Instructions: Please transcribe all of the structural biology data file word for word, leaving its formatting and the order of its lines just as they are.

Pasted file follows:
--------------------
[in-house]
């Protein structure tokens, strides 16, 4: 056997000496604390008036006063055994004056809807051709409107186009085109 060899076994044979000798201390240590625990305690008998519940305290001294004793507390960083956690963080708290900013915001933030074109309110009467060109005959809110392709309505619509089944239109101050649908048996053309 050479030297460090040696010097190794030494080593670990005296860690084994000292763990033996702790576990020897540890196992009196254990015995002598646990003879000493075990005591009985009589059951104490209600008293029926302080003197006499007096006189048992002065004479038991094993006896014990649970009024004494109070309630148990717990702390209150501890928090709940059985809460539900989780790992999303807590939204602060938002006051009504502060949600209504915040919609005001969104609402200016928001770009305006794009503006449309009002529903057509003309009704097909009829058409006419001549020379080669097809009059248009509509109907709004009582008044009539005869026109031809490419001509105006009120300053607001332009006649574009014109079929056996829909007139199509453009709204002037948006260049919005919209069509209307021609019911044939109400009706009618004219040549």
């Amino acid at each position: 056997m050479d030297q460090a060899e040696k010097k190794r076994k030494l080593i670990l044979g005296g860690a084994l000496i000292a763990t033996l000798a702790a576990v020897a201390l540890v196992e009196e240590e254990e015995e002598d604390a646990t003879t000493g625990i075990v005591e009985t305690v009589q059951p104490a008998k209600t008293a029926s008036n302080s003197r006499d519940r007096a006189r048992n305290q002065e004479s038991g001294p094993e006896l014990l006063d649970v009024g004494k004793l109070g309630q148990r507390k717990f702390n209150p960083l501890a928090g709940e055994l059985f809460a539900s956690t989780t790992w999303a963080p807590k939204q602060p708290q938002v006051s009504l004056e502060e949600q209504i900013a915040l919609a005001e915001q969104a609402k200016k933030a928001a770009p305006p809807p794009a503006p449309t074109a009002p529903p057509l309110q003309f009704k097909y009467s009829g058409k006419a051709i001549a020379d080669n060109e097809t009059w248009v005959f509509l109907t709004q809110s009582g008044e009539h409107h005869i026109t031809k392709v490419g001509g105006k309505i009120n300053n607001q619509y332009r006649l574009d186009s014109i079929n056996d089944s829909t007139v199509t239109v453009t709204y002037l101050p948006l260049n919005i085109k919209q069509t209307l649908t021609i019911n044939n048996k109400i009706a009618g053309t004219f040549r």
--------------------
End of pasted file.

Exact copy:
[in-house]
């Protein structure tokens, strides 16, 4: 056997000496604390008036006063055994004056809807051709409107186009085109 060899076994044979000798201390240590625990305690008998519940305290001294004793507390960083956690963080708290900013915001933030074109309110009467060109005959809110392709309505619509089944239109101050649908048996053309 050479030297460090040696010097190794030494080593670990005296860690084994000292763990033996702790576990020897540890196992009196254990015995002598646990003879000493075990005591009985009589059951104490209600008293029926302080003197006499007096006189048992002065004479038991094993006896014990649970009024004494109070309630148990717990702390209150501890928090709940059985809460539900989780790992999303807590939204602060938002006051009504502060949600209504915040919609005001969104609402200016928001770009305006794009503006449309009002529903057509003309009704097909009829058409006419001549020379080669097809009059248009509509109907709004009582008044009539005869026109031809490419001509105006009120300053607001332009006649574009014109079929056996829909007139199509453009709204002037948006260049919005919209069509209307021609019911044939109400009706009618004219040549």
């Amino acid at each position: 056997m050479d030297q460090a060899e040696k010097k190794r076994k030494l080593i670990l044979g005296g860690a084994l000496i000292a763990t033996l000798a702790a576990v020897a201390l540890v196992e009196e240590e254990e015995e002598d604390a646990t003879t000493g625990i075990v005591e009985t305690v009589q059951p104490a008998k209600t008293a029926s008036n302080s003197r006499d519940r007096a006189r048992n305290q002065e004479s038991g001294p094993e006896l014990l006063d649970v009024g004494k004793l109070g309630q148990r507390k717990f702390n209150p960083l501890a928090g709940e055994l059985f809460a539900s956690t989780t790992w999303a963080p807590k939204q602060p708290q938002v006051s009504l004056e502060e949600q209504i900013a915040l919609a005001e915001q969104a609402k200016k933030a928001a770009p305006p809807p794009a503006p449309t074109a009002p529903p057509l309110q003309f009704k097909y009467s009829g058409k006419a051709i001549a020379d080669n060109e097809t009059w248009v005959f509509l109907t709004q809110s009582g008044e009539h409107h005869i026109t031809k392709v490419g001509g105006k309505i009120n300053n607001q619509y332009r006649l574009d186009s014109i079929n056996d089944s829909t007139v199509t239109v453009t709204y002037l101050p948006l260049n919005i085109k919209q069509t209307l649908t021609i019911n044939n048996k109400i009706a009618g053309t004219f040549r």